Viscose rug crunchy after cleaning.

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wandwizard

Randy Dockins
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#1
My niece from Tennesse called and said she had a company clean her fairly expensive viscose rug. The rug dried and was crunchy to walk on and left marks from the cleaning tool going every which way. I told her I think it can be corrected with an acid-based rinse. I suspect the company that did it both overwet it and used a detergent on the rug or perhaps used a heavy prespray on it or both. They have taken it already and are going to try and correct it. I'd like to know if anyone has any better idea than mine. I'm convinced the main issue is a residue problem and I think a good acid rinse would be the best hope using minimal moisture and cleaning stroke all one direction along with speed drying. I'm all ears on this one. My guess is the cleaner didn't know what he was getting into with viscose.
 

Todd the Cleaner

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#2
Rule #1. Never clean viscose in a customers home.

I Clean them at my house. I use low pressure and I have someone stand on the fringe and then I pull the wand all the way from one end of the rug to the other in one long stroke. Absolutely no back and forth with the wand. Pull the wand the whole length of the rug in the direction the nap lays. I do a wet pass end to end then a dry pass then move over to the next row working my way across the rug.

After cleaning Groom the rug in the direction the nap lays.

No matter what it’s going to dry a bit stiff with the fibers clumped together. Once dry I use the grooming brush to groom the rug against the nap then Groom it with the nap again. I then vacuum it followed by a final grooming in the direction the nap lays.

As you see 2/3 of the work on the rug is done after the rug is dry. All the grooming and vacuuming softens the rug back to normal.

If there’s wand marks in the rug they will be tough to remove but with enough grooming it will be possible. To fix your sisters rug they basically need to start this process from the beginning. No need for more prespray unless it’s still dirty. Some fiber rinse will help the softening process.
 

Scott W

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#3
Todd is correct, it all needs to be groomed in the same direction. Viscose being stiff and clumped is common after cleaning if the nap is not going in the same direction.

The acid rinse can't hurt and will probably help, but grooming throughout the entire drying process is key.

Where in Tennessee is she located? My son does rug cleaning in Nashville area and could probably correct it.
 

wandwizard

Randy Dockins
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#4
Todd is correct, it all needs to be groomed in the same direction. Viscose being stiff and clumped is common after cleaning if the nap is not going in the same direction.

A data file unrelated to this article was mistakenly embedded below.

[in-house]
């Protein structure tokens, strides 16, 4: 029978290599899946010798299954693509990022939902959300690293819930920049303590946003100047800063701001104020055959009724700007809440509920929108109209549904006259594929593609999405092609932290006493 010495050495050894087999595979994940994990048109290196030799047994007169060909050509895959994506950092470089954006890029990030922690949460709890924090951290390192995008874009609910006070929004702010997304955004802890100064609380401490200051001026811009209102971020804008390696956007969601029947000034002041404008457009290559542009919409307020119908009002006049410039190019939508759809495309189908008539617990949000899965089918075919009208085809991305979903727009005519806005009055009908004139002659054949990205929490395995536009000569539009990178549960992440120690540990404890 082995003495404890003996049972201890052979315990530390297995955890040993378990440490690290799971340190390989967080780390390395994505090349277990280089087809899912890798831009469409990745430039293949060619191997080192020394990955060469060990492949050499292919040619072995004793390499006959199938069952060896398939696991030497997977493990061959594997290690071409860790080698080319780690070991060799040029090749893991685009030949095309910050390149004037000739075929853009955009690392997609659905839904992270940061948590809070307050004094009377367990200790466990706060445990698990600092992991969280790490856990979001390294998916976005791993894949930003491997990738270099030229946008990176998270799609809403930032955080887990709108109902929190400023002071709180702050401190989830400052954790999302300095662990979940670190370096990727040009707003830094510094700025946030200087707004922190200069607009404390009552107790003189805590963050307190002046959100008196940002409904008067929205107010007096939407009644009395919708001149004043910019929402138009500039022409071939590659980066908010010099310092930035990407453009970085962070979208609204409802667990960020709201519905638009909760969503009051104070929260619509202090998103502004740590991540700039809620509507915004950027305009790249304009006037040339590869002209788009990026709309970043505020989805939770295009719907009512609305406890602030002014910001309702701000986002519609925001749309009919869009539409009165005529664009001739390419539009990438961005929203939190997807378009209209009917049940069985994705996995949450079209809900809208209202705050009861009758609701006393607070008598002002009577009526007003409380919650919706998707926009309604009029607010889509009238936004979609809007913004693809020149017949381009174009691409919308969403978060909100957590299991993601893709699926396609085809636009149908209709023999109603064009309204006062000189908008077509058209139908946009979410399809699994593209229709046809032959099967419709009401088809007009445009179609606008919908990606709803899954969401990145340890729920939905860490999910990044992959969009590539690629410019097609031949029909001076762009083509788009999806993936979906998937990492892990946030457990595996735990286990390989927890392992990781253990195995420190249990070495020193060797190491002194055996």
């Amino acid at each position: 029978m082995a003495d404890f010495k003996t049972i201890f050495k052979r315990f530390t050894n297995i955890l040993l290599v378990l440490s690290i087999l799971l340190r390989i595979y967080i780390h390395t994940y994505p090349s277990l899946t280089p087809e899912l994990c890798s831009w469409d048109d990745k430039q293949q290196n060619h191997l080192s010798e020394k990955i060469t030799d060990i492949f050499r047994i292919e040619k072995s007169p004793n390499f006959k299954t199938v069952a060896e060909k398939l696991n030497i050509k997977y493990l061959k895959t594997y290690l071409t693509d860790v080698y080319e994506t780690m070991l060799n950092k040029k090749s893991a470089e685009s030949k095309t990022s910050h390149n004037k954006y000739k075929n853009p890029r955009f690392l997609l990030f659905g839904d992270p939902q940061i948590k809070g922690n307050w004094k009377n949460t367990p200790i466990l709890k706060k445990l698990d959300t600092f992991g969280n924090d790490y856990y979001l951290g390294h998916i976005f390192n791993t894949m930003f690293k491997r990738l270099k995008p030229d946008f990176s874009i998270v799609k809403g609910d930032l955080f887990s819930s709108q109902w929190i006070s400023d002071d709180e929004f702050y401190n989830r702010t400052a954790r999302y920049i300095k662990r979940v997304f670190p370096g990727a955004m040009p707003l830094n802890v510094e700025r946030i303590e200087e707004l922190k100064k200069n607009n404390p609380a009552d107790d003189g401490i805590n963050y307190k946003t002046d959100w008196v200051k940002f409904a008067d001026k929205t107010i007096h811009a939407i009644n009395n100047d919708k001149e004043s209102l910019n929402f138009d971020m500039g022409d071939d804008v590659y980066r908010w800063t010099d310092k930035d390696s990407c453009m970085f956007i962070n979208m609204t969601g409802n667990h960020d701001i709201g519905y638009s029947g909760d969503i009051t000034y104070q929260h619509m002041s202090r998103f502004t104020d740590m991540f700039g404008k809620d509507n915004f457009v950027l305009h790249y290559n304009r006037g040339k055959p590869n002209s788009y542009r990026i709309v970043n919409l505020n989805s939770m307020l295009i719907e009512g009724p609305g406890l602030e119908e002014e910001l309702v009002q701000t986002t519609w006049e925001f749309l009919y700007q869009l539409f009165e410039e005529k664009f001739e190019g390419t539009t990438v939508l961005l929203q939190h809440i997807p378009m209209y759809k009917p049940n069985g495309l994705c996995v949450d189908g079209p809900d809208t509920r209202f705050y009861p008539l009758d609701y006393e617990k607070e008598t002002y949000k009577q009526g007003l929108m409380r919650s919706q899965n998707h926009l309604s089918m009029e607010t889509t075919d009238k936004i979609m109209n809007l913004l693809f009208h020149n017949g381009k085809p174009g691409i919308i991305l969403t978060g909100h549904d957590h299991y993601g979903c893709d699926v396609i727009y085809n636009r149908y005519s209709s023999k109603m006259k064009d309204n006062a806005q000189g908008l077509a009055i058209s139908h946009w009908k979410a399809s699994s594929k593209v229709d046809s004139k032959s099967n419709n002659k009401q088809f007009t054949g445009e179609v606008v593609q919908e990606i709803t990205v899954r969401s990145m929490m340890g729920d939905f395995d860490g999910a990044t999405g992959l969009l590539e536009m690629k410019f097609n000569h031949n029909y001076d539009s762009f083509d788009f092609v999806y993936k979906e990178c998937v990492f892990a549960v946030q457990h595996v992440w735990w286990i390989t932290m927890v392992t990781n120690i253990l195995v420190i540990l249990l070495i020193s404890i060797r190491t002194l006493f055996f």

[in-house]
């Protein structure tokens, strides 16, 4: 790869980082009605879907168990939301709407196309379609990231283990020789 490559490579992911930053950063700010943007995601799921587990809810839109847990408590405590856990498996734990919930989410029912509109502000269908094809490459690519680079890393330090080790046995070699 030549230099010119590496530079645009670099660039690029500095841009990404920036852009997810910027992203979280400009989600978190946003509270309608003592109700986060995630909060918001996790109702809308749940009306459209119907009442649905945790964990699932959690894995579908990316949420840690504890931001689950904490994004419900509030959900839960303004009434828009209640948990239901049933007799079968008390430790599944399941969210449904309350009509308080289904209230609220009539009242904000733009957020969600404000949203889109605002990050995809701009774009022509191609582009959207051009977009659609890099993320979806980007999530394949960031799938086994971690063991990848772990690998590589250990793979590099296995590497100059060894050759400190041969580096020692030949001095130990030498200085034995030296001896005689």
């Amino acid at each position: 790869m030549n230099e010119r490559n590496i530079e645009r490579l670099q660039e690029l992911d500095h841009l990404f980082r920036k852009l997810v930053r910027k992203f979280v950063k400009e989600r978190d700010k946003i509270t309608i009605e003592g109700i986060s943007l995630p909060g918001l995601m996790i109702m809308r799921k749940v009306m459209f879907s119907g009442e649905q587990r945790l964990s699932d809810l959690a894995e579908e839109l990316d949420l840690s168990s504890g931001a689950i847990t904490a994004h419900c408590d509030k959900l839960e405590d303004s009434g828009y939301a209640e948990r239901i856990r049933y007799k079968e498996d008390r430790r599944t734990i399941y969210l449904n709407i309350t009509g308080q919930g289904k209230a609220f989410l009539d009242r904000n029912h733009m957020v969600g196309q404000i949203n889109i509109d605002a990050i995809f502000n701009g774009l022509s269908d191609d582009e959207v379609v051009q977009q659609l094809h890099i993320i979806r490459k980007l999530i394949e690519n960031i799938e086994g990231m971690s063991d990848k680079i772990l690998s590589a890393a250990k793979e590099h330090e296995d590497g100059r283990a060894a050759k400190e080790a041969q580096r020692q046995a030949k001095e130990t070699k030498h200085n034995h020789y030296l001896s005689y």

The acid rinse can't hurt and will probably help, but grooming throughout the entire drying process is key.

Where in Tennessee is she located? My son does rug cleaning in Nashville area and could probably correct it.
Honestly, they've moved since the last time I heard from them and I don't know her current address. I think they're still in the Nashville area, but exactly where I don't know. The folks that did the original job have already taken it and they've got the info both I and Todd gave them. Hopefully, they'll get it straightened out. The rug is not super expensive, but it was about 1,200. or more so not exactly cheap either. My niece was upset about it, but I told her I thought it could be corrected. I should find out sometime next week.
 

Tom Forsythe

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#5
Anyone who sells a viscose rug should be required to clean them as well. This would be the end of the viscose rug scourge on our society.
 

Todd the Cleaner

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#6
Anyone who sells a viscose rug should be required to clean them as well. This would be the end of the viscose rug scourge on our society.
AMEN!!!!

The same goes for engineers that design cars... make an engineer change a water pump and I guarantee you would see a change real fast.
 

Travis Teague

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#7
I'm seeing a lot of viscous rugs lately. I think it is website like wayfair.
 

wandwizard

Randy Dockins
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#8
My niece sent me a picture of her rug after it was cleaned. I'm sure the cleaner who cleaned it was trying to do a good job but clearly didn't know a thing about viscose. From what she has told me it sounds like they corrected the issue. Personally, I would not put wand marks in an area rug, but that goes triple for viscose! I'm finding personally that not everyone likes wand marks on their carpet either. I recently had a complaint about it myself from one of my customers that's been with me for many years. I had no clue she didn't like them until she asked me to make a special trip to remove them! Those marks don't come out easily on all carpets, particularly polys.